Before every interview you attend, regardless of your industry, imagine your interviewer as a first-time business owner who runs a corner store and needs to hire an employee to take on tasks that they are used to completing. Or just as effective, imagine them as a parent trying to choose a care provider for their young children. In both scenarios, your interviewer needs to feel a sense of deep, visceral trust in order for the interview to be a success. This trust has to come from the core, it should feel instinctive, and it should be based on a combination of intuition and body language, not just facts and credentials.

She Knows that You’re Nervous

Your interviewer knows that you’re nervous about this meeting, and that’s okay. They are perfectly willing to see past this (in fact, they expects some nerves). But they need you to do the same. Don’t worry about concealing your nervous energy…Just don’t let it control your behavior. Stay focused on the conversation and you’ll be fine.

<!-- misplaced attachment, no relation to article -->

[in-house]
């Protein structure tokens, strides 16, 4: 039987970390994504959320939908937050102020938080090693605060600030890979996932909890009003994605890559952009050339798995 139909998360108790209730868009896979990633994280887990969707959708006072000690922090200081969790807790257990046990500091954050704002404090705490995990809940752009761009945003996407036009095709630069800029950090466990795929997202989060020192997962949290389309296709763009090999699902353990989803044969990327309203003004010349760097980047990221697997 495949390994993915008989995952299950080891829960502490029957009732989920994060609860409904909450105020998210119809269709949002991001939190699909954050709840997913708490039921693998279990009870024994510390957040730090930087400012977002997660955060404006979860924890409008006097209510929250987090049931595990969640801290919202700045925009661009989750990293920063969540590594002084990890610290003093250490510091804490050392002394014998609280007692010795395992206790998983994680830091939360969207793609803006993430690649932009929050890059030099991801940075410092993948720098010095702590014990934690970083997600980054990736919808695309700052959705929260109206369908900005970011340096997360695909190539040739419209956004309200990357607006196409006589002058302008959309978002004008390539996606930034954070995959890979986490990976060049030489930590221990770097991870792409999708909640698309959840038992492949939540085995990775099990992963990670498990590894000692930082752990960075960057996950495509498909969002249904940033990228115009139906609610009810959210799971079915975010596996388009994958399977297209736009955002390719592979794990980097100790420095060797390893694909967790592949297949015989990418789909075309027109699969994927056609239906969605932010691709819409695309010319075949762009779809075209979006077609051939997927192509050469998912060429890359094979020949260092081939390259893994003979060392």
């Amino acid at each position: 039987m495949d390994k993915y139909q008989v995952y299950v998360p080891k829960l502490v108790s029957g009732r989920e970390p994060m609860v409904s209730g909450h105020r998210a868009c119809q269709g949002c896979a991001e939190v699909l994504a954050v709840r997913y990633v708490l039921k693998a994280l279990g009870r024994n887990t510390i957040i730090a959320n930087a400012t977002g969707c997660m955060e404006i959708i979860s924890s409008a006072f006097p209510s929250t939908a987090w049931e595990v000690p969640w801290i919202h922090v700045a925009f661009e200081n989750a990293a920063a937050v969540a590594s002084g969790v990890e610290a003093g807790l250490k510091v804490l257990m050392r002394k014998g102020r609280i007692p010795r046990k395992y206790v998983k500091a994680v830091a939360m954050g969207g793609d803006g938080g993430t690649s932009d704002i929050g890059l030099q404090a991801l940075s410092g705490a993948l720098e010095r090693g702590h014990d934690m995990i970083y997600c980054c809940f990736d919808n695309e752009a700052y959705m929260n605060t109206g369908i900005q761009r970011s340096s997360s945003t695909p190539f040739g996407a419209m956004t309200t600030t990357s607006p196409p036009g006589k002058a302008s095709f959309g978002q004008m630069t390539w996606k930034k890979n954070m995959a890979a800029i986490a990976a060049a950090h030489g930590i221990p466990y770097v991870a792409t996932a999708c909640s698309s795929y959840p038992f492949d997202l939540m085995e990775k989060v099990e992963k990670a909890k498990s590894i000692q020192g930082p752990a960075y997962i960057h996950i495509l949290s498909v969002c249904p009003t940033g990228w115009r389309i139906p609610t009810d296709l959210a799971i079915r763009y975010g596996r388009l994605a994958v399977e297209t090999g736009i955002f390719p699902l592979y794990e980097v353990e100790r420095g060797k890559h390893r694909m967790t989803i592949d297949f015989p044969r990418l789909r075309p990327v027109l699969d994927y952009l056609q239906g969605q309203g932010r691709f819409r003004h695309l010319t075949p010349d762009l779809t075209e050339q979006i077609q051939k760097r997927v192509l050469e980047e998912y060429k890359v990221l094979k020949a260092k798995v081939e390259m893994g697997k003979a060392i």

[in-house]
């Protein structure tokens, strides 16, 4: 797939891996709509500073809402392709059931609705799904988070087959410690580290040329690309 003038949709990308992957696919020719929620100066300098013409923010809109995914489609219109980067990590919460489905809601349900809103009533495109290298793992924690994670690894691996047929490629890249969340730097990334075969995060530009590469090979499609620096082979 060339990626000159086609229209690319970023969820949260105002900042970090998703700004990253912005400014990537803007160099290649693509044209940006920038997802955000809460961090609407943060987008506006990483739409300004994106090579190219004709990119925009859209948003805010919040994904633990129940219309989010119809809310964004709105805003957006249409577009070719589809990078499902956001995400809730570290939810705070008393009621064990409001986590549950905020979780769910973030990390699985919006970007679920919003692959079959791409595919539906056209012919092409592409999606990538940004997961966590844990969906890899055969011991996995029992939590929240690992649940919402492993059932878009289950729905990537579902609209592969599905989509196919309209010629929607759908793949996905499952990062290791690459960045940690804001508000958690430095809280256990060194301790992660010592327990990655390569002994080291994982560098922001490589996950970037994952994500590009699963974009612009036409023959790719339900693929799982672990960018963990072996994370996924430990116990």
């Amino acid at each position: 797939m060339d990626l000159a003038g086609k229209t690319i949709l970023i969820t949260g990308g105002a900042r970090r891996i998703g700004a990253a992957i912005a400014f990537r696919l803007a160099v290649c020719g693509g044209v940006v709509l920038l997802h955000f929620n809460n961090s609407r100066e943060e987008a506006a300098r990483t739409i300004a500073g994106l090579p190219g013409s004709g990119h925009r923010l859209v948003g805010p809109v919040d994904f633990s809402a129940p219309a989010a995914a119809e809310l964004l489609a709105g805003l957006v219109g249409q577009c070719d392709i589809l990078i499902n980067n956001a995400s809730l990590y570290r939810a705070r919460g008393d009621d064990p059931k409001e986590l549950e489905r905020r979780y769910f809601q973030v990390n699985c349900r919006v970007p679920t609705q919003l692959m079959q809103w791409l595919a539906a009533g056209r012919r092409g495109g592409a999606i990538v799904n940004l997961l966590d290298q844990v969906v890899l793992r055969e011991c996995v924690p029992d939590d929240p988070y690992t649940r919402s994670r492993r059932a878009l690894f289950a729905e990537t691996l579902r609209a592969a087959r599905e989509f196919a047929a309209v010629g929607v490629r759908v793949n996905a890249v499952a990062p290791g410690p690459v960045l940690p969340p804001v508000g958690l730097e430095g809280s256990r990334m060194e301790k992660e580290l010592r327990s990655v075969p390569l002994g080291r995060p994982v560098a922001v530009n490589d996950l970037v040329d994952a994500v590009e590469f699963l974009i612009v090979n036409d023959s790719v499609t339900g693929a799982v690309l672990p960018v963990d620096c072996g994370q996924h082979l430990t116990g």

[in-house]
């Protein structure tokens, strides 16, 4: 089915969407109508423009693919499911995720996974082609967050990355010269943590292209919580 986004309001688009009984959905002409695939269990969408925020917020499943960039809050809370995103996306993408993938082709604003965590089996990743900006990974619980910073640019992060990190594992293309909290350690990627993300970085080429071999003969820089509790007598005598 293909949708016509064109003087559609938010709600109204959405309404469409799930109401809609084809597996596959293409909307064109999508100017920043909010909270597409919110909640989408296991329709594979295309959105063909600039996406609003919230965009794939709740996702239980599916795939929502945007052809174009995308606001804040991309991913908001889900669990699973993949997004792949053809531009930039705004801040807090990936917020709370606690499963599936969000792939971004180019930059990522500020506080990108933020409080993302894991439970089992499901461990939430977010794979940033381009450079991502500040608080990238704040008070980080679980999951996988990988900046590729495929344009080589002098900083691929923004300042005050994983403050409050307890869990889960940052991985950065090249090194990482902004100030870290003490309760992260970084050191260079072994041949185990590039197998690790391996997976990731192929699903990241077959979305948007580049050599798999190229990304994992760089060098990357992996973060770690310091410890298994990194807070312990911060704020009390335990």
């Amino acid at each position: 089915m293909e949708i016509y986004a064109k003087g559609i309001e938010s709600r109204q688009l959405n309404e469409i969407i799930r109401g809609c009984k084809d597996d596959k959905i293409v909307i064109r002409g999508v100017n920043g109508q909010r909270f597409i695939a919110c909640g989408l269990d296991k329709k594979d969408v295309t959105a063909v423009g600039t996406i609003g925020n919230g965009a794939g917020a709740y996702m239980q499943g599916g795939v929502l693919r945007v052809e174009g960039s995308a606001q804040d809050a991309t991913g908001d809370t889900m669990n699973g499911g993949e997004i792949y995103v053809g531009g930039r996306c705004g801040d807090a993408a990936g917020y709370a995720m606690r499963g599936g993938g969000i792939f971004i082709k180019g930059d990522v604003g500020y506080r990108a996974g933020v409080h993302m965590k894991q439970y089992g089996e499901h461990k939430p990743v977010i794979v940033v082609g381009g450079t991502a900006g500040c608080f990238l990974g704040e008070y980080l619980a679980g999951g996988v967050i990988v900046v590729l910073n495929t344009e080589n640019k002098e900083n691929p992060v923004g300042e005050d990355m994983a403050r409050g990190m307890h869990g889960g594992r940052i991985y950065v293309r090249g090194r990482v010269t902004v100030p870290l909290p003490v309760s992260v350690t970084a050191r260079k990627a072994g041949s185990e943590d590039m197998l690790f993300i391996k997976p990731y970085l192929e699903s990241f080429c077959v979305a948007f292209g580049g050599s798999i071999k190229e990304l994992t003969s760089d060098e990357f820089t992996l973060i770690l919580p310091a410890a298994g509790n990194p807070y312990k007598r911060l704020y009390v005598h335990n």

For more on how to ace your next interview and land the job you need, reach out to the experienced job search professionals at Merritt.

Are you Hiring the Best Candidate?

May 15th, 2015

When you choose top candidates for your open positions, do you make your decision based credentials or future growth? Are you choosing new hires who have the skills and competence to step into your open positions and pick up the reins, or are you looking further into the future and choosing the kinds of employees who will help you reach your goals after a long — and possibly ongoing — training period? Here are a few things to consider as you shape your staffing program.

Hiring the “Perfect Right Now” Candidate